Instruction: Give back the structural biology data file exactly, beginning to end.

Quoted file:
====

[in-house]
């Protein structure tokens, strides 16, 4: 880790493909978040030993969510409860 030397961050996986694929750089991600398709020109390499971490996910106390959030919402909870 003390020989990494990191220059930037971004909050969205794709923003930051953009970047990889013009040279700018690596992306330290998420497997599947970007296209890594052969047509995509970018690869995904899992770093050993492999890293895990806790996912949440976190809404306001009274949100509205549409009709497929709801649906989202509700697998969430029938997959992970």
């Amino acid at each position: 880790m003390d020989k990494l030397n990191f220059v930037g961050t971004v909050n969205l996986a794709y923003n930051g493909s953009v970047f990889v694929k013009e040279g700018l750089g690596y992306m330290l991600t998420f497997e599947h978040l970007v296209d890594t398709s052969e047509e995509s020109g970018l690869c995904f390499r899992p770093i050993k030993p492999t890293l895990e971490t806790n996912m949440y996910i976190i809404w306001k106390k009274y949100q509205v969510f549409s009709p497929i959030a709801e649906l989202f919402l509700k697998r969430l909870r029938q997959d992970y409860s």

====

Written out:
[in-house]
């Protein structure tokens, strides 16, 4: 880790493909978040030993969510409860 030397961050996986694929750089991600398709020109390499971490996910106390959030919402909870 003390020989990494990191220059930037971004909050969205794709923003930051953009970047990889013009040279700018690596992306330290998420497997599947970007296209890594052969047509995509970018690869995904899992770093050993492999890293895990806790996912949440976190809404306001009274949100509205549409009709497929709801649906989202509700697998969430029938997959992970």
């Amino acid at each position: 880790m003390d020989k990494l030397n990191f220059v930037g961050t971004v909050n969205l996986a794709y923003n930051g493909s953009v970047f990889v694929k013009e040279g700018l750089g690596y992306m330290l991600t998420f497997e599947h978040l970007v296209d890594t398709s052969e047509e995509s020109g970018l690869c995904f390499r899992p770093i050993k030993p492999t890293l895990e971490t806790n996912m949440y996910i976190i809404w306001k106390k009274y949100q509205v969510f549409s009709p497929i959030a709801e649906l989202f919402l509700k697998r969430l909870r029938q997959d992970y409860s």